The Public Broadcasting Service (PBS) brought the subject of “killer stress” into international news when it aired “Killer Stress – A National Geographic Special with Robert Sapolsky.” Sapolsky, a Stanford University neurobiologist, highlighted his groundbreaking work on the effects of stress on both human and primate health, and his findings were grim.
Stress and Human Biology
Stress is hard-wired into the human biology as part of the survival instinct. Perhaps best known as the “fight or flight syndrome,” stress in earlier periods of human evolution helped early humans identify predators and escape before becoming someone’s lunch. But today this same survival instinct is triggered many times a day by events such as critical performance reviews, traffic jams, a pending exam, or even being late to a meeting – incidents that far from immediately deadly, even if they are not ideal.
How Stress Affects Us
What this means is that we simply must develop ever more refined stress identification methods and strong coping skills if we are to outlive our own survival instinct. These are just some of the documented effects that stress has on the human body, according to Sapolsky and his Stanford colleagues.
- Brain shrink. Prolonged stress can actually cause the brain to decrease in size.
- Belly fat. Elevated stress levels can cause fat to accumulate in both unsightly and dangerous ways around our midsection. This is a response to the powerful hormone called cortisol which is triggered in response to stress. Obesity, particularly obesity around the stomach area, is linked to a large number of chronic diseases such as heart disease, diabetes and strokes.
- Chromosomal mutations. The presence of stress can literally mutate our chromosomes.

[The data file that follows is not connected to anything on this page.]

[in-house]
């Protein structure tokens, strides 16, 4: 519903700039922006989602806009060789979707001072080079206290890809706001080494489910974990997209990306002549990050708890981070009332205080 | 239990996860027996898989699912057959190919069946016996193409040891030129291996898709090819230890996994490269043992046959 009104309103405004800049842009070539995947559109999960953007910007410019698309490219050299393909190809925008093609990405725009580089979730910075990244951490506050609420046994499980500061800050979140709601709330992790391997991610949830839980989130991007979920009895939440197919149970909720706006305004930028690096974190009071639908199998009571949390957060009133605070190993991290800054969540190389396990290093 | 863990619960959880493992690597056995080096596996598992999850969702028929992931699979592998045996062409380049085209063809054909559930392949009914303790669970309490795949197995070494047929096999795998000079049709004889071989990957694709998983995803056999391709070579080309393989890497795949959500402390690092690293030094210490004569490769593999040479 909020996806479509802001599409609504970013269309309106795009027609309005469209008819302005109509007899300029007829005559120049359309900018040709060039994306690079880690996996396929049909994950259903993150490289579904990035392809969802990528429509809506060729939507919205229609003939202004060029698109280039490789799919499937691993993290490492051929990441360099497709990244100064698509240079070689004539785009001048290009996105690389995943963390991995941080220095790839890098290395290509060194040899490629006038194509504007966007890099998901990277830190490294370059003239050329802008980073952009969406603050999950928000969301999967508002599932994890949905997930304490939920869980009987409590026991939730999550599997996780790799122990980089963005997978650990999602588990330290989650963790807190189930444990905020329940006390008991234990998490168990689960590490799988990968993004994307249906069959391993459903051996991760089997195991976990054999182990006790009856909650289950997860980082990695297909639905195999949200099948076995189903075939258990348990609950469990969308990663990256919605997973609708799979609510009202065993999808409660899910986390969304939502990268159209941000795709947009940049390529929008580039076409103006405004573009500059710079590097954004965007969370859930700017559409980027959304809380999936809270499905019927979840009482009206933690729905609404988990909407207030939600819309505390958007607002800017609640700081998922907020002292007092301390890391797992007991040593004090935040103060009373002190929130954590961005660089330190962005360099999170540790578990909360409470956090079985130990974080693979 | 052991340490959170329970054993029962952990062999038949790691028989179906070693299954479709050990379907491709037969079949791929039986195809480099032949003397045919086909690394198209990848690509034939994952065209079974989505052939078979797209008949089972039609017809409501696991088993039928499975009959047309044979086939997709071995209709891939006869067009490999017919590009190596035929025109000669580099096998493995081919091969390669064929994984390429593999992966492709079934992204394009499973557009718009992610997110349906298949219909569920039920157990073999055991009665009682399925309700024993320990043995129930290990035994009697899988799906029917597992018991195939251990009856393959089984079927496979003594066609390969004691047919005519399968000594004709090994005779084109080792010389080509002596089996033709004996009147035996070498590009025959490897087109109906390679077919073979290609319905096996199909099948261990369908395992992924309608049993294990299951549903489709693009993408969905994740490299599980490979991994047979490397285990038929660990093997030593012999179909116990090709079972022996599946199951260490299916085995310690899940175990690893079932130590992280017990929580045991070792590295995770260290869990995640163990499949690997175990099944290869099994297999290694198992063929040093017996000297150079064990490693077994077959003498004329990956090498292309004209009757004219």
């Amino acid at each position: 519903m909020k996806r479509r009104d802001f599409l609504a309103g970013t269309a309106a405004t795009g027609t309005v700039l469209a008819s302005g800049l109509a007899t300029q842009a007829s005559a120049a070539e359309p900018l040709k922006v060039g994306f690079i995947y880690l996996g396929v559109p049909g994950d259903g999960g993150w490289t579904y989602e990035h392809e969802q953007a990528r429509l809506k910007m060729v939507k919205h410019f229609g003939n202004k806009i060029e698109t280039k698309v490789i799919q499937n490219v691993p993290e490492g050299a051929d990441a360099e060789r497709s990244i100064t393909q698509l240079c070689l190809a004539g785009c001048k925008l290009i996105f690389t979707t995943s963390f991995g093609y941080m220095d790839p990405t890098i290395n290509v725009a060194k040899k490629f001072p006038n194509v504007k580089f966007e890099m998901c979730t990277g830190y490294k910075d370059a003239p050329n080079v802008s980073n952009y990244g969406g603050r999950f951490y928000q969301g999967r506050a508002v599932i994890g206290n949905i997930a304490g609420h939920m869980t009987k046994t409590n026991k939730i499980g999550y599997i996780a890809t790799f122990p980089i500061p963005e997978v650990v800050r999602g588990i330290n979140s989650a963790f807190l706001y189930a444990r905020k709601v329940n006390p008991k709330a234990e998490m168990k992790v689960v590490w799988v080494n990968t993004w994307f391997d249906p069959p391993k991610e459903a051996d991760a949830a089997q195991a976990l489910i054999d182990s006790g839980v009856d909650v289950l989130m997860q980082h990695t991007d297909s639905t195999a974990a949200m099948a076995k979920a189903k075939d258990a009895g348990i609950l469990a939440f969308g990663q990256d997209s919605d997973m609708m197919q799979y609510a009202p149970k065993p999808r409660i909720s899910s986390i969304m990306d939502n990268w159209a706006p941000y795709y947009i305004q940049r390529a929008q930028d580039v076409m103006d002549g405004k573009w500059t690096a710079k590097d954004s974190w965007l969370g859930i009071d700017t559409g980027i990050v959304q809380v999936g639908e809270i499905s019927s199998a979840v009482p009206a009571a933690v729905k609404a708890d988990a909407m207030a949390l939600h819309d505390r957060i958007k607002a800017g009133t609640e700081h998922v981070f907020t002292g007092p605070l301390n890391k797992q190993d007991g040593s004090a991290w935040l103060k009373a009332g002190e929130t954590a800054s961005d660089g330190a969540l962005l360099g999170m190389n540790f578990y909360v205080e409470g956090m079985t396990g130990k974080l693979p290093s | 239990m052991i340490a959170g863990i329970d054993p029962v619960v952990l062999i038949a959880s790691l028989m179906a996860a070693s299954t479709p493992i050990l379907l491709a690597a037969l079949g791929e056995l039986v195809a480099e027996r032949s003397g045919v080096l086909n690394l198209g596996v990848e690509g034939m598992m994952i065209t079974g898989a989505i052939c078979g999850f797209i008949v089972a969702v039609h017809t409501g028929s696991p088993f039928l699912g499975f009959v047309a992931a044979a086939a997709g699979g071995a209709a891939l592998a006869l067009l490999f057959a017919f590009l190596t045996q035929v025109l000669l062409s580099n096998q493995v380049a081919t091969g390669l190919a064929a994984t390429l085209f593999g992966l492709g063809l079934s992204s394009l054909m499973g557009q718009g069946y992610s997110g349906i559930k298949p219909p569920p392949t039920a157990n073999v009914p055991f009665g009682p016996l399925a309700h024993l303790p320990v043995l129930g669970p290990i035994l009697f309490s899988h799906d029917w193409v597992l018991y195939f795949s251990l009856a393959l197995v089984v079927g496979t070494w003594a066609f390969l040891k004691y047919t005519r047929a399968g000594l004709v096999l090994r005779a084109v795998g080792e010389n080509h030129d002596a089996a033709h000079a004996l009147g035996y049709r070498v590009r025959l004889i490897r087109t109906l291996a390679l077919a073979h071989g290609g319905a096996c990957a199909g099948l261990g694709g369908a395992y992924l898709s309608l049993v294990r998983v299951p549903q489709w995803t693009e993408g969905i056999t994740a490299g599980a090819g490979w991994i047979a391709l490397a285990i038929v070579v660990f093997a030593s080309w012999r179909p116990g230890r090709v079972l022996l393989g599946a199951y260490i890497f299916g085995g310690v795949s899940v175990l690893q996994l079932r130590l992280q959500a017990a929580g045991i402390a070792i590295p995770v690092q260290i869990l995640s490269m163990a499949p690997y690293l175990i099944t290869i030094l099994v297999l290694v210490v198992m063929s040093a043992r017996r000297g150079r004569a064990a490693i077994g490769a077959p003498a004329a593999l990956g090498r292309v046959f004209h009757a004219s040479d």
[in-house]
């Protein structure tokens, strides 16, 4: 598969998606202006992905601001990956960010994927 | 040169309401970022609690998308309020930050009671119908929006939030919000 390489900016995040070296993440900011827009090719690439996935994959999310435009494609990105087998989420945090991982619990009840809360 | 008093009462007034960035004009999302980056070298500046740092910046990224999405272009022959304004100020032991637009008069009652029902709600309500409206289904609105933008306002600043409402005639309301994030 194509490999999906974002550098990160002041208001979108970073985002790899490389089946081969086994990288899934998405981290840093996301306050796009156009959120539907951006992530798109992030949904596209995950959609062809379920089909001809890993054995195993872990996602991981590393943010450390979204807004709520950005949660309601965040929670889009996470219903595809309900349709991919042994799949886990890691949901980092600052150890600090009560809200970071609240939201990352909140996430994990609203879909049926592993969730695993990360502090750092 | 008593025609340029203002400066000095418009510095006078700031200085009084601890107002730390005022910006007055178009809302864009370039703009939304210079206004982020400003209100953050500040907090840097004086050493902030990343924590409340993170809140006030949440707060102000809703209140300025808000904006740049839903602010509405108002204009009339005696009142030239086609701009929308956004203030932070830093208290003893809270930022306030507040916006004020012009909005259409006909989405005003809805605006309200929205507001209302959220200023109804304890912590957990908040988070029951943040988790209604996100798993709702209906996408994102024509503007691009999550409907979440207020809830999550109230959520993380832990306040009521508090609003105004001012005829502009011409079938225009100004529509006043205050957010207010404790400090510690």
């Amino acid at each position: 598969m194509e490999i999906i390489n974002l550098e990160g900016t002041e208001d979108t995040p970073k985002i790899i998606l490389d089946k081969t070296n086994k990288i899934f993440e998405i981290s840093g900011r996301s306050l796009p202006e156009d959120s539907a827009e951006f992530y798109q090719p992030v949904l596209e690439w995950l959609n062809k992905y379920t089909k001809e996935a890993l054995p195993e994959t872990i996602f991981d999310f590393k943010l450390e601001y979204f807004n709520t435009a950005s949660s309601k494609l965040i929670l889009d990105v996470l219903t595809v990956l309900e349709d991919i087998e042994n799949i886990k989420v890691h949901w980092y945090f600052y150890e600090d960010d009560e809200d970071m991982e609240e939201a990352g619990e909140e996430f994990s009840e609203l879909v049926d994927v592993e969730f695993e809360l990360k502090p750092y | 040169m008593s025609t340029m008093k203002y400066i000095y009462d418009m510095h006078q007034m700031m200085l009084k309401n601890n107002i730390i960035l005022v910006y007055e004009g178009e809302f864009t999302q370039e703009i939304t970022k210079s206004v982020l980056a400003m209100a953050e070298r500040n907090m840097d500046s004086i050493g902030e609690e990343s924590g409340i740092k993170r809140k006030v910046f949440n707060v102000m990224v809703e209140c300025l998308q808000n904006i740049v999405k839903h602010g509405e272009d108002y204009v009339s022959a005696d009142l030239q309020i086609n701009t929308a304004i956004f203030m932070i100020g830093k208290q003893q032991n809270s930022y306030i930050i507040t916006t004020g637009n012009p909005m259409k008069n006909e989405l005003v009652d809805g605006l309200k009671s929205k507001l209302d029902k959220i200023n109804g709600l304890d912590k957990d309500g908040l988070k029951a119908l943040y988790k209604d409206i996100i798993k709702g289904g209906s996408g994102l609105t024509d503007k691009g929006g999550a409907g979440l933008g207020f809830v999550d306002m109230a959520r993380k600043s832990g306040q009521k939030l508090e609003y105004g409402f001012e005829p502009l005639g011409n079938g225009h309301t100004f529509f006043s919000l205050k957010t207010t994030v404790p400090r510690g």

Warning Signs of Stress
The Centers for Disease Control (CDC) cites a number of warning signs that can indicate the presence of rising stress levels. Becoming aware of and attuned to the presence of these warning signs can ward off prolonged and dangerous bouts of stress.
- Increased anxiety and/or depression.
- A feeling of helplessness, frustration, numbness, or some combination thereof.
- Elevated levels of anger and irritability that can in time lead to violent thoughts or behavior.
- Inability to sleep or a constant need to sleep.
- Unexplained physical pains, from headaches to indigestion.
- Breathing or heart rate problems.
- Increased use of alcohol, nicotine, and other substances.
Coping with Stress
The CDC also outlines important coping methods you can immediately begin to use in the presence of stress warning signs.
- Put yourself on a daily schedule. Regularly and routine can ease sleep disturbances and other stress-inducing issues.
- Learn deep breathing techniques.
- Take regular breaks to reconnect with nature and loved ones.
- Ask for help if you need it – from loved ones and/or trained professionals.
- Meditation. For many people, their stress levels are determined by their circumstances. Meditation is a powerful technique that has been proven time and time again to not only lower blood pressure and help people to relax, but also to help them become more detached from that which goes on around them. This allows people to be able to control the way they feel and their response to stressful stimuli.
The Path to Stress-Free Living
By understanding the root biological causes, warning signs, and recommended coping methods for handling stress, you can prolong your lifespan and improve your quality of life.
Often, the things that stress people out are beyond their control. Losing a job, struggling to pay the mortgage, struggling to pay off other debts, relationships, their boss at work or a lack of sleep are some examples of this. Learning how to be aware when stress is beginning to appear and how to respond to it will pay huge dividends in the long-run for your health.